Given an integer I would like to produce a unique floating point number in the interval [0,1]. (this number will be used as id). The problem I found with all functions I have thought about, is that they encounter duplicates before running out of integer values. For example if f(a:int):float = 0.a then f(16000) = 0.16 and f(16001) = 0.16001. But since it is floating point, 0.16 and 0.16001 may be represented the same. In other words, I need a function that produce not only unique numbers, but also numbers that are represented uniquely (at least forthe C++ integer domain).

I know the answer is dependent on the size of integer and floating point in a specific environment, but if you can give an example for specific sizes it will still be helpful.


6 Answers 6


As someone else pointed out you can simply cast an int to a float of the same size to get a unique float (with some post-filtering for NaN and -0 and Inf). However, that will not meet your requirement of being in [0,1]. In fact, you can use that relation to show that there are not enough floats in [0,1] to represent the set of integers. If you use double then the mantissa is easily large enough for a 32-bit int and an expression like I / (double)INT_MAX should be sufficient (obviously allow for unsignedness if you need to).

  • 2
    +1 for mentioning double mantissa. People usually forget just how impecise floats really are :)
    – Fiktik
    Jan 1, 2011 at 20:36
  • Just casting to float won't work, for example (float)1000000000 == (Float)1000000001 if both int and float are four byte.
    – sth
    Jan 1, 2011 at 20:43
  • Sorry, by cast I mean *((float *)&some_int) -- reinterpreting the 32 bits of integer as 32 bits of float. Jan 1, 2011 at 20:44
  • 3
    That's called "type-punning".
    – caf
    Jan 2, 2011 at 1:03
  • @Fiktik - Floats are not more imprecise than doubles, ints or Decimals. They are just what they are, and when used, one need to consider their adequateness to the task. For one, floats are 2x more economical than doubles when it comes to storage space.
    – ysap
    Jan 4, 2011 at 16:17

If 23 bits are enough, you could build a float from int n like this:

float f;
*((__int32*)&f) = (0x7E<<23) | (n & 0x7FFFFF); // exponent=0x7E-0x7F=-1, fraction=n

It will map integers [0, 2^23-1] into floats [0.5, 1.0) according to the IEEE floating point standard.

If 23 bits are not enough, you have a solution at the link that you cited yourself. There are some other important notes, by the way, be sure to understand all the limitations.


use 1/(float)n it's a good function for distribution, and if n is zero set it 0.

  • Warning: breaks if n is zero.
    – moinudin
    Jan 1, 2011 at 20:37
  • I assume OP says about Natural numbers Jan 1, 2011 at 20:38
  • 2
    That isn't unique when using floats, for example 1/(float)1000000000 == 1/(float)999999999 for four byte floats.
    – sth
    Jan 1, 2011 at 20:44
  • @sth, Sure it's not unique and you can't suggest any unique answer within [0-1] by float limitation, I just provide a sample with good unique values not best one. Jan 1, 2011 at 20:50

This is just like the problem of hashing functions and strings. Given that the size of the floating point precision is smaller than that supported by an int type, you're inevitably going to have collisions.

The mathematically correct way is to go for:

f(x) = 0 where x = 0; f(x) = 1/x where x > 0 and x < limit (limit could be 10000000000, depending on your platform's float sizes)

Otherwise you're trying to fit in more values than you can, which is impossible.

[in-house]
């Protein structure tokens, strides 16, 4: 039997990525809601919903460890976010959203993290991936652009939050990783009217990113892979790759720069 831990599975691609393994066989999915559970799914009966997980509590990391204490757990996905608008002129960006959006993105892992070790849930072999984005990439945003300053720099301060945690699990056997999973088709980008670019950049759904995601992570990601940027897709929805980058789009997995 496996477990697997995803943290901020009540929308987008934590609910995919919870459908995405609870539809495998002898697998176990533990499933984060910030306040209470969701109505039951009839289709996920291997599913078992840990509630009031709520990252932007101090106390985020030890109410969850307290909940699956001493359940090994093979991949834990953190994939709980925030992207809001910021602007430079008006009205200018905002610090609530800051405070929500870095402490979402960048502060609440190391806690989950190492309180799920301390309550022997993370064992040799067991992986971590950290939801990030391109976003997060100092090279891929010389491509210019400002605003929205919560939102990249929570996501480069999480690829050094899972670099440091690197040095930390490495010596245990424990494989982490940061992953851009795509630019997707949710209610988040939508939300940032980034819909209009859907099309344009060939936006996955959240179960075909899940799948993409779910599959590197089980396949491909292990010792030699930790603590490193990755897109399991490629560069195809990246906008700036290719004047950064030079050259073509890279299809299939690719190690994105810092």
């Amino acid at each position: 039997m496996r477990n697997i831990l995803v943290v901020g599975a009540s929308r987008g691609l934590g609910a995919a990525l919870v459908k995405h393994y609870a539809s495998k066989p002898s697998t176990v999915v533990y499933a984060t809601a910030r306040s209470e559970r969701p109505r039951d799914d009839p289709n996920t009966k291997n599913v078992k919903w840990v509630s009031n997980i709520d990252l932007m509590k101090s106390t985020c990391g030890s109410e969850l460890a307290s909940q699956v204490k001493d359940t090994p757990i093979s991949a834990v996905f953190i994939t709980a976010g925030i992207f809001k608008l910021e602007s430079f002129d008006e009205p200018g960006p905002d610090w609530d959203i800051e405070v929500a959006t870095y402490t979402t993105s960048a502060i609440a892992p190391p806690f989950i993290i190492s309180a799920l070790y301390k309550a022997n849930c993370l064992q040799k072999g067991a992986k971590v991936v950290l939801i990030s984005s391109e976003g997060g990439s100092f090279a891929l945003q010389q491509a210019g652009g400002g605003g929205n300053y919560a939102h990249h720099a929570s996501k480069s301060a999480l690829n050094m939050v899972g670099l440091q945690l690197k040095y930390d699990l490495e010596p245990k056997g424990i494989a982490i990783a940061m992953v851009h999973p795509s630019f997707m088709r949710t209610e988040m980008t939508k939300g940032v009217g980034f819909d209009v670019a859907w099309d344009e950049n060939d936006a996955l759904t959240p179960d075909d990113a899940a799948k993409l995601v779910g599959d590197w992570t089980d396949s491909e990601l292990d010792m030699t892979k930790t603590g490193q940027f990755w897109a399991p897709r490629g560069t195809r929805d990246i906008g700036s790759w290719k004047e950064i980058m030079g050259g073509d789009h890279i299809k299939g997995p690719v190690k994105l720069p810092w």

Alternatively, (since you're dealing with graphics), if you want to cater for the whole range of integers, and you could live with rounding 2 close integers to the same value, you could divide the value by 2 (or 3 or by how many you want) to scale down to fit in the whole int range required. Dividing by 2 would double the range supported.

So 16000 and 16001 would both end up with 1/8000.

I guess it depends on your situation, but you can't fit 1million people in a stadium of 500,000 seats, and expect everyone to have a unique seat number.. you'll have collisions.


Just cast the integer to a float, assuming they are the same size this will produce an unique float for every integer.

int id = 16;    
float f_id = (float) id;

EDIT: I just read that you'd like the floats to be in [0, 1] range - that would considerably reduce number of possible ids, probably it's best just to use the integer as an id, not the float that is dependent on in-memory representation as you pointed out.

  • 5
    your code is equivalent with float f_id = 16 ... and no, it will not produce a unique float for every integer, because 32-bit integer has 32-bit precision, while 32-bit float only has 24-bit precision
    – Fiktik
    Jan 1, 2011 at 20:32
  • Seriously, why two upvotes? This doesn't even fit the clearly stated requirements of the question (between 0 and 1), and the statement that any given int will create a unique float is just plain wrong.
    – EboMike
    Jan 1, 2011 at 21:06
  • @Fiktik - the precision of floats is more than 24-bit. It is actually closer to 32-bit. The only exceptions are NaN's, Inf's and maybe denormals. However, it is not enough for covering the 32 bit integer space anyways.
    – ysap
    Jan 4, 2011 at 16:21

When an integer value is represented by 32 bits and a float value is represented by 32 bits, then it is obviously impossible to have every possible integer map to a unique float. The simple solution is to use a double for the ID or a short for the value.

The key is to use a floating point type for which the significand has more bits than the integer type.

Your Answer

By clicking “Post Your Answer”, you agree to our terms of service and acknowledge that you have read and understand our privacy policy and code of conduct.

Not the answer you're looking for? Browse other questions tagged or ask your own question.